Bill Hoeft is right. “Live Like Line/Love Like Ellyn” (Ice Cube Press, 310 pages, $21.95) is an amazing story.
And it’s one that easily could have descended into sentimentality and melodrama. But Hoeft, an excellent storyteller, didn’t let that happen. Instead, he paints pictures, makes you smile, lets the facts carry along a powerful story.
“Live Like Line” is not a sports book, though volleyball is an exciting part of the story. This is a book about family and relationships, about love and loss, on the court and off, warts and all. It’s a story about living with loss — and the question “why” — after everyone goes home.
You’ll like the trusting, good people you meet in this book. You’ll feel particularly close to the feisty Caroline, a confident, competitive teenager, up for just about anything, fun-loving and fun. She’s not a saint, though she did have a few saintly qualities. Known for her hugs, she befriended the friendless, drew out the shy. She had adult friends — a rarity, it’s safe to say, for 17 year olds.
Her loss, with her mother’s death only days later, knocked Iowa City and Coralville on its heels.
Hoeft alternates between an up-close and 30,000-foot view of the months before and after that loss. He does a masterful job of pacing and organizing this story with its many layers and players. For example, he shares intimate moments of grief but also describes how West High School educators helped students work through their grief and then eventually had to limit what was becoming a grief competition.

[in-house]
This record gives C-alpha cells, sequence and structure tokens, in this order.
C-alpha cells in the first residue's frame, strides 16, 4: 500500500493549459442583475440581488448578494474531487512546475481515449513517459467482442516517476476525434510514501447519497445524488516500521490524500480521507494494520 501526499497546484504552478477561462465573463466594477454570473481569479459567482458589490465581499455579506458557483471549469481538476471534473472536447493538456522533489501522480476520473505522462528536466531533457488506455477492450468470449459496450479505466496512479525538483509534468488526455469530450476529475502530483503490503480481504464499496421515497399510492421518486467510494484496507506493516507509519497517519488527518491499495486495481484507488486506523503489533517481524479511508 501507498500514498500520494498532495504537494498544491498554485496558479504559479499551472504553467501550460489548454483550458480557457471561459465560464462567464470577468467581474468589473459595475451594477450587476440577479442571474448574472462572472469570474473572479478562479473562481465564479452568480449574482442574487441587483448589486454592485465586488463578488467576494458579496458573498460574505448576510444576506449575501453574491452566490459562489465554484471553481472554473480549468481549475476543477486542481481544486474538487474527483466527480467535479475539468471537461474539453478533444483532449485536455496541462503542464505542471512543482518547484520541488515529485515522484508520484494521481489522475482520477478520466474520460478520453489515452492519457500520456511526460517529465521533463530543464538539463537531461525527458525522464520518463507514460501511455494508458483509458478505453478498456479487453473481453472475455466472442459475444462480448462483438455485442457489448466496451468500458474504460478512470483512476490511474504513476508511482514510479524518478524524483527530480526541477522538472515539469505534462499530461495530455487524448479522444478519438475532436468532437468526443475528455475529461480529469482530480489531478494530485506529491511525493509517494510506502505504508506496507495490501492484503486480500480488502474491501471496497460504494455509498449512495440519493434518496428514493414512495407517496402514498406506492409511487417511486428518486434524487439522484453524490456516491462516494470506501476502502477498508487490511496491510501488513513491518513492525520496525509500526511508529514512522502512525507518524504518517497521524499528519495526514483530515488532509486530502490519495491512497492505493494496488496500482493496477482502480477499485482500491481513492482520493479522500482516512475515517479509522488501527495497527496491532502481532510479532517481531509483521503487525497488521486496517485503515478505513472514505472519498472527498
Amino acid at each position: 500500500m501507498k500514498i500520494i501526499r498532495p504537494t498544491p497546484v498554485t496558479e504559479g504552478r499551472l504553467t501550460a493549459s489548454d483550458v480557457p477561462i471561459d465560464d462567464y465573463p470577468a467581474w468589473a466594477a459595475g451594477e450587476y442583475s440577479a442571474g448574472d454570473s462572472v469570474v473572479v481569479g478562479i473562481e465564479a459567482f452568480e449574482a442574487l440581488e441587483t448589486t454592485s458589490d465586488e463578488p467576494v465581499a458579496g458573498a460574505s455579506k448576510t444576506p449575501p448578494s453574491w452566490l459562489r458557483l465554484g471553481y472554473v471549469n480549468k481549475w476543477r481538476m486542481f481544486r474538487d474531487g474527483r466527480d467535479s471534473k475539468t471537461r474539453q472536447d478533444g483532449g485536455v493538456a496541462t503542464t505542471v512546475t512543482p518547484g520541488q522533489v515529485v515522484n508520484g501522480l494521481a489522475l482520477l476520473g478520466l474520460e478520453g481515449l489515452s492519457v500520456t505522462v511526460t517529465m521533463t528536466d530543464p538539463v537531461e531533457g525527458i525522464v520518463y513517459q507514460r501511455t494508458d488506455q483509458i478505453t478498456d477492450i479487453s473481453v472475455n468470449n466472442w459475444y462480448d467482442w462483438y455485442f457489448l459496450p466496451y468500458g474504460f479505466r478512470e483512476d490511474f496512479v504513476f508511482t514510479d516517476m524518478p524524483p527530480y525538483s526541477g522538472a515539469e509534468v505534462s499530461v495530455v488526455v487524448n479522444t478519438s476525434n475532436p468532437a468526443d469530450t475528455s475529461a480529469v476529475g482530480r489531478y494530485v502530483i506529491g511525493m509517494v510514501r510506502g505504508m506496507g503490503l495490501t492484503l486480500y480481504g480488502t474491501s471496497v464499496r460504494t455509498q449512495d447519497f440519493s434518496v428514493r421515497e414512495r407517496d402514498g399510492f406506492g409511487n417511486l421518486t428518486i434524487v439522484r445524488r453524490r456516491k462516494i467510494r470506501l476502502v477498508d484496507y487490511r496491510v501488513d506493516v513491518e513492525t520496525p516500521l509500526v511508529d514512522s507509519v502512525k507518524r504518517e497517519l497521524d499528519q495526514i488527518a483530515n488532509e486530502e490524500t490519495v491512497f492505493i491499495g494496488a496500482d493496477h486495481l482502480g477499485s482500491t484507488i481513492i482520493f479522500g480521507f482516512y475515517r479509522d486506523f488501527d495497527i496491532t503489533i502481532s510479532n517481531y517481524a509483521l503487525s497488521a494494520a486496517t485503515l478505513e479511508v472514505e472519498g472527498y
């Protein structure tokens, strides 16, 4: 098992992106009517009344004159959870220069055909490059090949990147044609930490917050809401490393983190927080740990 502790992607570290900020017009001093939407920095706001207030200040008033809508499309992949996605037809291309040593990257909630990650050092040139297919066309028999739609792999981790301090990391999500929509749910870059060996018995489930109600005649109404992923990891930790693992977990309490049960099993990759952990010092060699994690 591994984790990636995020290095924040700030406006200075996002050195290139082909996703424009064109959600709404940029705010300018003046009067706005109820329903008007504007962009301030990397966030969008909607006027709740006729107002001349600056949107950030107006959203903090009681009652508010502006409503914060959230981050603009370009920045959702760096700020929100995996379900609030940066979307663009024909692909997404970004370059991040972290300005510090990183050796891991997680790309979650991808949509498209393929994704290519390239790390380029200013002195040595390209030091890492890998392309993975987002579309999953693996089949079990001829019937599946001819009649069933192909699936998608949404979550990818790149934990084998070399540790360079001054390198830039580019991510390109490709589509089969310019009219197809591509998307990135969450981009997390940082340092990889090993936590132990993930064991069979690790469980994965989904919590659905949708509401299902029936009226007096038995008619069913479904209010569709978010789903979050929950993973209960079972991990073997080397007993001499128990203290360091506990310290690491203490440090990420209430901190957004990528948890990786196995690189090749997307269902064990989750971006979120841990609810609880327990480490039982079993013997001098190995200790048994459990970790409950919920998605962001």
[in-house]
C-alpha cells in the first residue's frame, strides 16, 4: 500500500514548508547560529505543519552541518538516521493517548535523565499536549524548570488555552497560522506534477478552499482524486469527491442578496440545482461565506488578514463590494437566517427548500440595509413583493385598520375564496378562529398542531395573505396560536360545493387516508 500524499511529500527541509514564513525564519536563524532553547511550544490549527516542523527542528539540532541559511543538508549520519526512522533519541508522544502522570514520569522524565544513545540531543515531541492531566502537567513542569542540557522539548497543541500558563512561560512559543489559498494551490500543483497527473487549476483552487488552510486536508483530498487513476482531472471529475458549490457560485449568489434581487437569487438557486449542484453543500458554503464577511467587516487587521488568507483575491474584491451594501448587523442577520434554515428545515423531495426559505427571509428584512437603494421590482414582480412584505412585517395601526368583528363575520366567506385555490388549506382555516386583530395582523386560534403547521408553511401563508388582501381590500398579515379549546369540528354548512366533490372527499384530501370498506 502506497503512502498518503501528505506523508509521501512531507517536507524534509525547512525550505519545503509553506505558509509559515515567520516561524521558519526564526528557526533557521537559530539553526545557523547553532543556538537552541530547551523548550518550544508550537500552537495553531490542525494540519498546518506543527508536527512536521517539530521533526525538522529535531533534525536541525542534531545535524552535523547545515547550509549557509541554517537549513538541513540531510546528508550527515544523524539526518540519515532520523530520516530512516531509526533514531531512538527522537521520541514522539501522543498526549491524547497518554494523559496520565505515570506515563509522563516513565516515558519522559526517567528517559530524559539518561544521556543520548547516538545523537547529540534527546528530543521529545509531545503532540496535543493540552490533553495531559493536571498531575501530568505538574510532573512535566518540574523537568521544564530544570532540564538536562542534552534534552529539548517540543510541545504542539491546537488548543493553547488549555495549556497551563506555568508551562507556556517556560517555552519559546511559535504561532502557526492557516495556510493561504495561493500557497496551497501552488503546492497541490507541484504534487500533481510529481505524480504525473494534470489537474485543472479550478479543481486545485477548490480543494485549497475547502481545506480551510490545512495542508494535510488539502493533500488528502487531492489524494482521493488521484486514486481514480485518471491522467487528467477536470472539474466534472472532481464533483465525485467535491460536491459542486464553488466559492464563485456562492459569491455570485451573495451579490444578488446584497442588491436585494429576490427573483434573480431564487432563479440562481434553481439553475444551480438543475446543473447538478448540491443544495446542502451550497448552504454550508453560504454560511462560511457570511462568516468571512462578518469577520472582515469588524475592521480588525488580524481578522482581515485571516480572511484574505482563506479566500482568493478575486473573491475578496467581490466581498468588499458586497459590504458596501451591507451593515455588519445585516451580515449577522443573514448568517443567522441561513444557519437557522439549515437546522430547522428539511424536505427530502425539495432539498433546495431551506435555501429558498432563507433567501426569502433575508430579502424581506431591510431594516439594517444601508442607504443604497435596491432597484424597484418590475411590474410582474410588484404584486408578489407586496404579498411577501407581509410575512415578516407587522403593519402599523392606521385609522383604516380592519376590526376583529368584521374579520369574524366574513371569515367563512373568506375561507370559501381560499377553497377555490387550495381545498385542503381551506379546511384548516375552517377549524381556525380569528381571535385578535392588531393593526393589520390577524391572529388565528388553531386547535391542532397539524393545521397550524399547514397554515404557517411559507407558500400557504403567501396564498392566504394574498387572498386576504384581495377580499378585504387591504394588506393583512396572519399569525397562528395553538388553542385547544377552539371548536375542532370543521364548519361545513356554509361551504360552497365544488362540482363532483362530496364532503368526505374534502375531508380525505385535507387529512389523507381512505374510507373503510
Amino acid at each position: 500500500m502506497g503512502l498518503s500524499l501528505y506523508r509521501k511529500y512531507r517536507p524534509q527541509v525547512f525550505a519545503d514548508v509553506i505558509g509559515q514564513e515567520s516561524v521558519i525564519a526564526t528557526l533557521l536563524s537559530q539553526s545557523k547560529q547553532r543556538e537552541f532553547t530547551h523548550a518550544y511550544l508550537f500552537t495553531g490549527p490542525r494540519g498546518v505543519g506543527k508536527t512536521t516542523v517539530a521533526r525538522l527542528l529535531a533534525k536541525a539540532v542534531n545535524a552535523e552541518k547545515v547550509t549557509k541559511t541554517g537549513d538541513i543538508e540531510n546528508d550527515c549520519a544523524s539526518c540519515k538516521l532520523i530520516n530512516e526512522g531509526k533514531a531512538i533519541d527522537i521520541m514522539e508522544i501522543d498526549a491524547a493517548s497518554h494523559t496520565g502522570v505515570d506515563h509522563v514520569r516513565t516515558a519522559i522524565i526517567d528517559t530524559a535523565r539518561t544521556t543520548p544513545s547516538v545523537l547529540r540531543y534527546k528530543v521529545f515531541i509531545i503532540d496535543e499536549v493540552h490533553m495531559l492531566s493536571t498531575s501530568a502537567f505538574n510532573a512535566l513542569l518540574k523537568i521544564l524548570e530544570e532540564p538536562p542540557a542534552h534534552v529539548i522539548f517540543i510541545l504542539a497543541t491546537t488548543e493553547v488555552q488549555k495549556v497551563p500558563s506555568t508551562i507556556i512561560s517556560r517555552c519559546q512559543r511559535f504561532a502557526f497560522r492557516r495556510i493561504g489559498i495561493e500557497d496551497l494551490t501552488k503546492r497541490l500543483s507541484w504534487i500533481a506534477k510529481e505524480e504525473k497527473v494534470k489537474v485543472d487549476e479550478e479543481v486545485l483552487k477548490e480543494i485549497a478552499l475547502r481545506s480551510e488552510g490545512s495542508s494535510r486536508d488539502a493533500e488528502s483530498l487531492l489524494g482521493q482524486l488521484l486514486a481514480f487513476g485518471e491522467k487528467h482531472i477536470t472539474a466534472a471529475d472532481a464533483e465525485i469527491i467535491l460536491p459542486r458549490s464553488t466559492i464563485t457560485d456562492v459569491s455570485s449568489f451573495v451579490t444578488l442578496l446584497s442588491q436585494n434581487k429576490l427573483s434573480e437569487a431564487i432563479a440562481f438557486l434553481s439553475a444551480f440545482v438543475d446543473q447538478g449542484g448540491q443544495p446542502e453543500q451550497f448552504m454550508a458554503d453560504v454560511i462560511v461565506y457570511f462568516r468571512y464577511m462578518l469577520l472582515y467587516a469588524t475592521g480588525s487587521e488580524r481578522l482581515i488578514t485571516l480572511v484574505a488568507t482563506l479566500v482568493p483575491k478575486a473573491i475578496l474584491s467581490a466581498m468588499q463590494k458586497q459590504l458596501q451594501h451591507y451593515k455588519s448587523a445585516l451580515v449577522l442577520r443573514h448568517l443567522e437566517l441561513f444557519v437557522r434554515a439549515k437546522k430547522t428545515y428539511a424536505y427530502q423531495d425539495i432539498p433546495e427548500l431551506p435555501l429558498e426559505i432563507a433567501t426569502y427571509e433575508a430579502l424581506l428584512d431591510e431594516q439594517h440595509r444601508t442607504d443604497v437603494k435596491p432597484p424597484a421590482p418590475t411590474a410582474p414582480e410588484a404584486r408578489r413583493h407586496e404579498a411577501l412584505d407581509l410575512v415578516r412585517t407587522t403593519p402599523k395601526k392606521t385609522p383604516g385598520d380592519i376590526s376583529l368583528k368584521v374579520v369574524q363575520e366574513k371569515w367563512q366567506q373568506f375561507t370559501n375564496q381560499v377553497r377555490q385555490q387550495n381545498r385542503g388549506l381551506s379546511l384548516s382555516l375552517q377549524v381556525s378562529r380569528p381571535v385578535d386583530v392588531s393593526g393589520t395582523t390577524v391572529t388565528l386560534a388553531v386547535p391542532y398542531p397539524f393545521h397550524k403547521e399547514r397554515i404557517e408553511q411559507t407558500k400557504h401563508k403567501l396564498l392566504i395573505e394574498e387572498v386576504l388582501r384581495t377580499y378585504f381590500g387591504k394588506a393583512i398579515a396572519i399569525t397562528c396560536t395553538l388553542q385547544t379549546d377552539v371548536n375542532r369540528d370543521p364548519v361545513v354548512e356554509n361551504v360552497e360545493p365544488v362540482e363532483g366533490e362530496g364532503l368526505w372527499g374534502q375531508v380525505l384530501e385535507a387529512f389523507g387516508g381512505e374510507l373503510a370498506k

You’ll read how a wise coach helps her volleyball team through the loss of its sparkplug. You’ll find helpful perspective from Xavier High School Principal Tom Keating, a former coach, and words of comfort from the Rev. Matt Paul and others.
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I can’t imagine anyone reading the last two chapters of this book with a dry eye. In them, Hoeft travels with the Found family and their closest friends to inter Caroline and Ellyn’s ashes near the New Hampshire mountain that is so special to the family. It is in those chapters that the book moves beyond two deaths into the realm of universal loss. It’s where Hoeft shows what a fine writer can do with a story we thought we already knew, but didn’t.